Beginning with the Seventh Sunday after Pentecost (Proper 10) in Year B, there is an 8-week, semi-continuous reading of Ephesians. If you offer a summer adult bible study, study this book may be of interest each week.
The Letter of Paul to the Ephesians was written about 58 C.E. or later for Ephesus (located in present day Turkey) and all the churches of Asia Minor. According to the traditional theory, Paul wrote this during his imprisonment in rome and sent it to Asia Minor by Tychicus (6:21; Colossians 4:7-9), the messenger who also delivered Colossians and Philemon to their respective destinations. But scholars, studying the vocabulary, style and theological concepts of Paul’s confirmed writings, doubt that he actually wrote this letter. A theory is that it was written by one of Paul’s disciples who further developed Paul’s religious thought.
It’s purpose was to explain the belief that the universal Church is the body of Christ. The Church, in which all people will finally be united, is God’s instrument for accomplishing God’s eternal purpose. Because it emphasizes unity in Christ, a basic goal of the modern ecumenical movement, Ephesians has been called “the most contemporary book of the New Testament.”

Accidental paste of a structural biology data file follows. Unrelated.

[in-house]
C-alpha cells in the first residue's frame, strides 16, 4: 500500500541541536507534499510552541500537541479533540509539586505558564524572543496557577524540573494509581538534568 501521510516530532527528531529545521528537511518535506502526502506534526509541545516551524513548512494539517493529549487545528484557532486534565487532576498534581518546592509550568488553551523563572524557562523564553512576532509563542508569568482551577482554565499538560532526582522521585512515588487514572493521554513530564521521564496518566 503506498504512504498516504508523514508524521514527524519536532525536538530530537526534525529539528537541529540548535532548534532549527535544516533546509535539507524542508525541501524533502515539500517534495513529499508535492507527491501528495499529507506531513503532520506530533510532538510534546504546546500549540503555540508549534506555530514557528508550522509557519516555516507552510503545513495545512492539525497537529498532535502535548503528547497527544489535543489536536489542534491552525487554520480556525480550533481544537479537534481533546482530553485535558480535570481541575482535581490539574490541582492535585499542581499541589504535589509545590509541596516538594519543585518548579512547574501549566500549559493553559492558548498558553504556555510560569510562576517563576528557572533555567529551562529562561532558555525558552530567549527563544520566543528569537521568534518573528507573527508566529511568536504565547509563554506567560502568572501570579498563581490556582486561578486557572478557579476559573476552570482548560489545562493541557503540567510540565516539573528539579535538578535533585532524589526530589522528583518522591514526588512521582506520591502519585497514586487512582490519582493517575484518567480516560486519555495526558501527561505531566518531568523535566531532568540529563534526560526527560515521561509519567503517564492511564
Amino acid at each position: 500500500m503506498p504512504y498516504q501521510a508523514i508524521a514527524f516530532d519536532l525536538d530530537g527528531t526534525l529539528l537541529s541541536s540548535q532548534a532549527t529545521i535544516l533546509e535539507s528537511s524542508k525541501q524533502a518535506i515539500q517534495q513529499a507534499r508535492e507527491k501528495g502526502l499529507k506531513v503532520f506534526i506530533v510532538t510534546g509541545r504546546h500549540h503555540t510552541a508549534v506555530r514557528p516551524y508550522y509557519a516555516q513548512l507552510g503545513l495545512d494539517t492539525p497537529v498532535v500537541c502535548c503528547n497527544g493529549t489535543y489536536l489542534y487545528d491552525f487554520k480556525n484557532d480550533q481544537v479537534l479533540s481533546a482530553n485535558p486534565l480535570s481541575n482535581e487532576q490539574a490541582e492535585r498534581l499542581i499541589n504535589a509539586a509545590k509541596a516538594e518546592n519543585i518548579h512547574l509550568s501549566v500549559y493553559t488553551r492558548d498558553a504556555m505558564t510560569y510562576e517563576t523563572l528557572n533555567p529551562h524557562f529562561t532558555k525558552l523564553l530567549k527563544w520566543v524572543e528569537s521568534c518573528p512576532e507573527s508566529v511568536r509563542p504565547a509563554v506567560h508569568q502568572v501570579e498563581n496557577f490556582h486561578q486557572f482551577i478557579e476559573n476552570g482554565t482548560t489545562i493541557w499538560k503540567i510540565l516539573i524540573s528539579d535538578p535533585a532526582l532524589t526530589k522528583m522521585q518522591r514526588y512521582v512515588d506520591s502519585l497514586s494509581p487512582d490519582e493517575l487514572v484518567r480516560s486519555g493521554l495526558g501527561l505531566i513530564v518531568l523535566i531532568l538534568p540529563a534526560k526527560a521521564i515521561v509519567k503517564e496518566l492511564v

Proper 10 – Ephesians 1:3-14: Paul’s letter to the church at Ephesus begins with a prayer of praise to God for all that he has done for us in Christ.
Proper 11 – Ephesians 2:11-12: The law of the Jewish people stood like a “dividing wall” between the Jews and the Gentiles. Paul reminds the congregation at Ephesus that Christ is our peace. The Christian is the living temple of God in the world.
Proper 12 – Ephesians 3:14-21: A prayer for Christ to dwell in our hearts through faith, followed by the doxology, “to him be glory in the church and in Christ Jesus to all generations, for ever and ever. Amen.”
Proper 13 – Ephesians 4:1-16: Paul calls the Christians in Ephesus to be humble, patient, and loving toward one another. The variety of individual gifts that equip God’s people for mission in his service contributes to the unity of the church. Christians are all part of the one Body and the one Spirit in Christ.
Proper 14 – Ephesians 4:25-5:2: Paul explains that falsehood, anger, dishonesty, and bad language have no part in the life of a Christian. He urges not to grieve the Holy Spirit, the seal with which we are marked in our baptism, but to be generous, tenderhearted, and forgiving.
Proper 15 – Ephesians 5:15-20: Paul cautions the congregations to try to discern the will of the Lord and to act like sensible people. They are to let the Holy Spirit fill them and to give daily thanks for everything to God in the Lord Jesus Christ’s name. Live as a new people, giving up your old ways.
Proper 16 – Ephesians 6:10-20: A call to arms and prayer for strength to proclaim the truth. “Put on the whole armor of God.”